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Published June 30, 2012, 11:30 PM

Bursack: Kids need support to understand Grandpa’s dementia

DEAR CAROL: My children are in grade school and have always been close to my dad. Now, their grandpa has Alzheimer’s disease and the kids are baffled by his behavior. They understand that he is sick, but sometimes he can be baffling even to adults. How can I help my kids understand what is happening to their grandfather?

By: Carol Bradley Bursack, INFORUM

DEAR CAROL: My children are in grade school and have always been close to my dad. Now, their grandpa has Alzheimer’s disease and the kids are baffled by his behavior. They understand that he is sick, but sometimes he can be baffling even to adults. How can I help my kids understand what is happening to their grandfather? I’m worried about how they will remember him when he’s gone. – Faith

DEAR FAITH: Children often feel guilty for bad things happening in the family, even when there is no logic to their thinking. They will notice your pain and may feel guilty for that, as well, so how well you handle your dad’s changes will likely have an impact on your kids. However, much of how they react will depend on their personalities, combined with information they absorb.

I’d suggest that you try to explain in ways your kids can understand that sometimes, as people age, they can get a disease where their brain doesn’t feed them accurate signals. Most children understand that when we search for a radio station, we can receive garbled chatter when in between stations. Let them know that Grandpa gets similar confused, garbled signals from his brain so his thinking gets muddled. It’s not his fault that the signals don’t get through clearly.

Let the kids help with their grandpa’s care needs if they can. Give them something to do when they visit. Playing musical instruments for their grandpa or drawing him pictures and making little gifts can help ease some tension.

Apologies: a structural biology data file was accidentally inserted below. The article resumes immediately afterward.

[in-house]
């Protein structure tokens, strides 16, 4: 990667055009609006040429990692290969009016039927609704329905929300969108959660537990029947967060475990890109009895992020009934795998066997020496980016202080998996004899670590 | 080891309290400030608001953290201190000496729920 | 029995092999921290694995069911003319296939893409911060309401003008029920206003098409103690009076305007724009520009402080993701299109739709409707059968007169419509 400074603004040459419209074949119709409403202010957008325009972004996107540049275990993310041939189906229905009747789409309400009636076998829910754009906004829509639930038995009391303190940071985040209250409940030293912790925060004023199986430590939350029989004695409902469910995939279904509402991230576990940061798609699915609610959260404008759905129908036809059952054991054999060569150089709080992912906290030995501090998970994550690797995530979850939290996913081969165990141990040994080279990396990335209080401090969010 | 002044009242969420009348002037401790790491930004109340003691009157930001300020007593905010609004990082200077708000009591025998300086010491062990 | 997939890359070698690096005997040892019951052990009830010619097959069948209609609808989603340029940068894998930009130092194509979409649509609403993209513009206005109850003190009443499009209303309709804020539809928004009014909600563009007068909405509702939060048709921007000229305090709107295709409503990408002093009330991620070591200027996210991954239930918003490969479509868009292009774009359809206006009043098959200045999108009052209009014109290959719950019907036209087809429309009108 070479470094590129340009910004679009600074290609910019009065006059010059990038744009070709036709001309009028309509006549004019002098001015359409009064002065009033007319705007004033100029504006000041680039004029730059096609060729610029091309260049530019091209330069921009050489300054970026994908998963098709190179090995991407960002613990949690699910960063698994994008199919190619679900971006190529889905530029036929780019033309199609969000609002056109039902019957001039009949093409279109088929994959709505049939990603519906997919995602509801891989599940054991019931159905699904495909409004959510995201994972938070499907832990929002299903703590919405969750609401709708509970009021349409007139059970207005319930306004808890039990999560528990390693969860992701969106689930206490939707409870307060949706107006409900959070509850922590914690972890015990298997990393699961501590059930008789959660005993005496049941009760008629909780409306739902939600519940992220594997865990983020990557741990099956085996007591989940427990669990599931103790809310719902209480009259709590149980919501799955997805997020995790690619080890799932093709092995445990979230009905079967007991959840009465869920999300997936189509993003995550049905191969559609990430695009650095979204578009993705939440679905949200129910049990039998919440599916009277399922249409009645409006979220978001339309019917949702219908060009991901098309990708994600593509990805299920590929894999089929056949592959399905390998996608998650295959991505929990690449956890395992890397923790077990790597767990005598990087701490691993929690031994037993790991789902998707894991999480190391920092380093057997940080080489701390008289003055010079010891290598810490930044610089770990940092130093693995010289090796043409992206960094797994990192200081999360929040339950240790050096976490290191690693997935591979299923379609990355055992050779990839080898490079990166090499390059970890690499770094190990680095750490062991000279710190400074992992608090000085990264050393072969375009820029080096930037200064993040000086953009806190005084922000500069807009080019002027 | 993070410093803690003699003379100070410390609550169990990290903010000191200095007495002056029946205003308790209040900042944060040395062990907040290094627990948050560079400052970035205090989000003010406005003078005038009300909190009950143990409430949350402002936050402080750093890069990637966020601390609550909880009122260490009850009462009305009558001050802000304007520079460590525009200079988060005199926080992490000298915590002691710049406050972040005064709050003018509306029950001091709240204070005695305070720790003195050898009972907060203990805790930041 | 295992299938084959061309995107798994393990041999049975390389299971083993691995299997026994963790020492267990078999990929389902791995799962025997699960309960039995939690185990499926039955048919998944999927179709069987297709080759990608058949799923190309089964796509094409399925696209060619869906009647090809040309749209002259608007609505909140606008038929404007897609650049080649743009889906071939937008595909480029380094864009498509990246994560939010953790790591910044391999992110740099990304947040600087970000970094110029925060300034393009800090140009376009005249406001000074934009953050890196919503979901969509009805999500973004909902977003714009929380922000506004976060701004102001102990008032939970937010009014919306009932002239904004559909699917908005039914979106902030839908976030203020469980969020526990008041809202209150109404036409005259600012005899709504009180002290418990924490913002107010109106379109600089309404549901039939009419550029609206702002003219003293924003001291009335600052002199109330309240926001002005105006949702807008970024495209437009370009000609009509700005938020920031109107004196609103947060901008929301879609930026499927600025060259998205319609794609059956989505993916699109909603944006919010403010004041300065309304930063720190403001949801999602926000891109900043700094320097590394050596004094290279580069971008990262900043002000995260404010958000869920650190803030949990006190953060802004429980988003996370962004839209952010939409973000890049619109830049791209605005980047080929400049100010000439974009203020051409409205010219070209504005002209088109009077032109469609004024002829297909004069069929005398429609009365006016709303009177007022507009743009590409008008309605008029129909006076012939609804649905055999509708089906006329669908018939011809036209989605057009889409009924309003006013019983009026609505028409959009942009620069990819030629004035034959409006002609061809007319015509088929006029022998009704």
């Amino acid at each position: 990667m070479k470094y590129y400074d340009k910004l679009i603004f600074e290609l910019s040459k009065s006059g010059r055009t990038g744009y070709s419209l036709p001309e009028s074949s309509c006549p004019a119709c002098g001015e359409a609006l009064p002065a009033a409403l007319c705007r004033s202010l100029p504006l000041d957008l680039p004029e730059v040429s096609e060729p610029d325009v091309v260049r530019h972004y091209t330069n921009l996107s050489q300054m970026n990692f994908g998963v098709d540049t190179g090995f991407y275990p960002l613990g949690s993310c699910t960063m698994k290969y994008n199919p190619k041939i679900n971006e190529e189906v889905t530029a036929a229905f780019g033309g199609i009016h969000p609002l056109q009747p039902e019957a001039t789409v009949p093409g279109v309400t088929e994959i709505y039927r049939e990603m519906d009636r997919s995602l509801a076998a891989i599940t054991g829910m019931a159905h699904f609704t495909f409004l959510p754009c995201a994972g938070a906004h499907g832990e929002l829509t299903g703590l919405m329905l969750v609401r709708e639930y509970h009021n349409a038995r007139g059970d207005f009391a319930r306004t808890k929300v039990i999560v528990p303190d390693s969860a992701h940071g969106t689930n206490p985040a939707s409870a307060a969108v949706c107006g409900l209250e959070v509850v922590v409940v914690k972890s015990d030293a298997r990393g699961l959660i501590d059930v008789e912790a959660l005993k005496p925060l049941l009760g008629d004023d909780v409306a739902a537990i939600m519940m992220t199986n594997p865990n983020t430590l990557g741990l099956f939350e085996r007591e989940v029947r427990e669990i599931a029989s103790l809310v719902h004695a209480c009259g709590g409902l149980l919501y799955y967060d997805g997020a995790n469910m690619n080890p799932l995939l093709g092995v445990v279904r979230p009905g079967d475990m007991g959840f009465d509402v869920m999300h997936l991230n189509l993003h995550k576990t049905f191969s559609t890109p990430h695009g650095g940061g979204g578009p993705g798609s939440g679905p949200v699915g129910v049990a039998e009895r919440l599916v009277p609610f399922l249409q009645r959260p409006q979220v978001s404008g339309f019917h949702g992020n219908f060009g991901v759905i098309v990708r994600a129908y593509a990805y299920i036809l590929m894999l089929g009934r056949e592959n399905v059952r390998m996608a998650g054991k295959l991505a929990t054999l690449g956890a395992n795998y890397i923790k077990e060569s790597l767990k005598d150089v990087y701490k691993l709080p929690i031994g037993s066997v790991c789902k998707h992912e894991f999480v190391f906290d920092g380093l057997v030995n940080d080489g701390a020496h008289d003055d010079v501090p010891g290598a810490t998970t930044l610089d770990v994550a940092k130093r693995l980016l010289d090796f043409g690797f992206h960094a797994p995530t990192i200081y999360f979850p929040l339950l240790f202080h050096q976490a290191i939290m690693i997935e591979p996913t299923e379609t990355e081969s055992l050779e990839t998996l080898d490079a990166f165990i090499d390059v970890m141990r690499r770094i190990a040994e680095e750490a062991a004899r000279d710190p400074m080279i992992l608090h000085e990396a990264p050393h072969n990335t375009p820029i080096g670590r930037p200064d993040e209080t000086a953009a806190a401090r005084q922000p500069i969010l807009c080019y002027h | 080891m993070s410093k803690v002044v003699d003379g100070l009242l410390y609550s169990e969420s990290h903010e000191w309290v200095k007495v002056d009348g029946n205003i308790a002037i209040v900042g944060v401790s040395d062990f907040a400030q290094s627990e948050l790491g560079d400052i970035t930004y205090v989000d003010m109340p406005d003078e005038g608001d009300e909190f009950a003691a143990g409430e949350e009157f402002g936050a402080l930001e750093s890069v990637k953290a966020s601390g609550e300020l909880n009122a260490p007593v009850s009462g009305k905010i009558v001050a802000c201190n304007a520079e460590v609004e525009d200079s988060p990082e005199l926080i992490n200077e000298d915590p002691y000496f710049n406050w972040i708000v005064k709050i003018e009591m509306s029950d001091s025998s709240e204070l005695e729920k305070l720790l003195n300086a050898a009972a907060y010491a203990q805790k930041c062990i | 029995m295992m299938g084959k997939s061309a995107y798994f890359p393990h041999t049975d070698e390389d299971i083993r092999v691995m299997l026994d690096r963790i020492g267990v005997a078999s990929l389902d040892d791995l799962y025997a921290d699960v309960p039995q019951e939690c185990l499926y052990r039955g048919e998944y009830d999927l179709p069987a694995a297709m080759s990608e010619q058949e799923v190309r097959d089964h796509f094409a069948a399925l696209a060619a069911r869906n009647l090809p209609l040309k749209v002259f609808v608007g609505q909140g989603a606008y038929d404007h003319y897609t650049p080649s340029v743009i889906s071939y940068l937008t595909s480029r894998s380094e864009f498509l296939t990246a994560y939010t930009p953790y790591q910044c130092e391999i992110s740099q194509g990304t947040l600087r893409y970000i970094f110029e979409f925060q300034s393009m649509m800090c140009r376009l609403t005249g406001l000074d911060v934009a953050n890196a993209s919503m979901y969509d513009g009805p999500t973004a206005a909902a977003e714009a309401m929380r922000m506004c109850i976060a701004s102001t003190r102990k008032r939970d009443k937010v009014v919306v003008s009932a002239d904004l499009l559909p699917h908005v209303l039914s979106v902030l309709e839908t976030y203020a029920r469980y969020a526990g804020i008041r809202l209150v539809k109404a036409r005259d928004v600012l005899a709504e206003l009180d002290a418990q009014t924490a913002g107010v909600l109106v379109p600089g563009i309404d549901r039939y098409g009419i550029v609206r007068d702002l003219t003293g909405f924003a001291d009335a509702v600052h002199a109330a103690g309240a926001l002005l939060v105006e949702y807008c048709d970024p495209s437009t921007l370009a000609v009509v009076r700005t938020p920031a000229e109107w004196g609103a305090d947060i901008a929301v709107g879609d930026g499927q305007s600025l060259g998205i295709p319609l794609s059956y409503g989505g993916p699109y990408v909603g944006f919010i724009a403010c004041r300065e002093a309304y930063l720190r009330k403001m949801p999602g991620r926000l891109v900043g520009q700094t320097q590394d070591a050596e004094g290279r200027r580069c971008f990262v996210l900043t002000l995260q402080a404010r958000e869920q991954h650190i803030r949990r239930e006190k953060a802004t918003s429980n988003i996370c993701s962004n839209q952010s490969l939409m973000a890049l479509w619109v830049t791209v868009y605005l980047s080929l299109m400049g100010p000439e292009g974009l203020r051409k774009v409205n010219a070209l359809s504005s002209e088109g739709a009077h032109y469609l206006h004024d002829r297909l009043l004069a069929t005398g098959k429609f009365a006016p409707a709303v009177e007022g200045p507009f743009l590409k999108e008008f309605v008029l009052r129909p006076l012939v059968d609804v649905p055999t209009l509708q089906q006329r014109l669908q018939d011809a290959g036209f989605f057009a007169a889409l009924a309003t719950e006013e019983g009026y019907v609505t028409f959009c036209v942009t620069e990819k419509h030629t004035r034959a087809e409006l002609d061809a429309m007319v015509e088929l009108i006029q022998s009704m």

Don’t force the issue if one child easily relates to Grandpa while another child holds back or is even afraid. Encourage the kids to be kind and do what they can, but go easy on them. As you mentioned, it’s hard even for adults to handle these changes.

If your dad acts mean or goes into rages, let the kids know that they can leave. Gently tell them Grandpa can’t help it, but assure them that no one needs to accept abuse. Tell them they can say “I have to leave now” and then they can go.

Please get support for yourself by talking with others who care for a parent with dementia. Online and in person groups abound. If you feel grounded and have good information you’ll be more prepared to help your kids. The Alzheimer’s Association is a good place to start.

I’ve been in your shoes and know firsthand how painful it is for you that your kid’s memories of how their grandpa was before his dementia may be overtaken by current events. We have to accept that. However, do what you can. At relaxed times, remind them about special times they had with their grandfather before dementia set in.

Try to help the kids understand that their grandpa is still the same person. His disease has changed him, but his love for them remains as strong as ever. Dementia can take away communication and evident memory, but it doesn’t change the heart.

Carol Bradley Bursack is the author of a support book on caregiving and runs a website supporting caregivers at www.mindingourelders.com.

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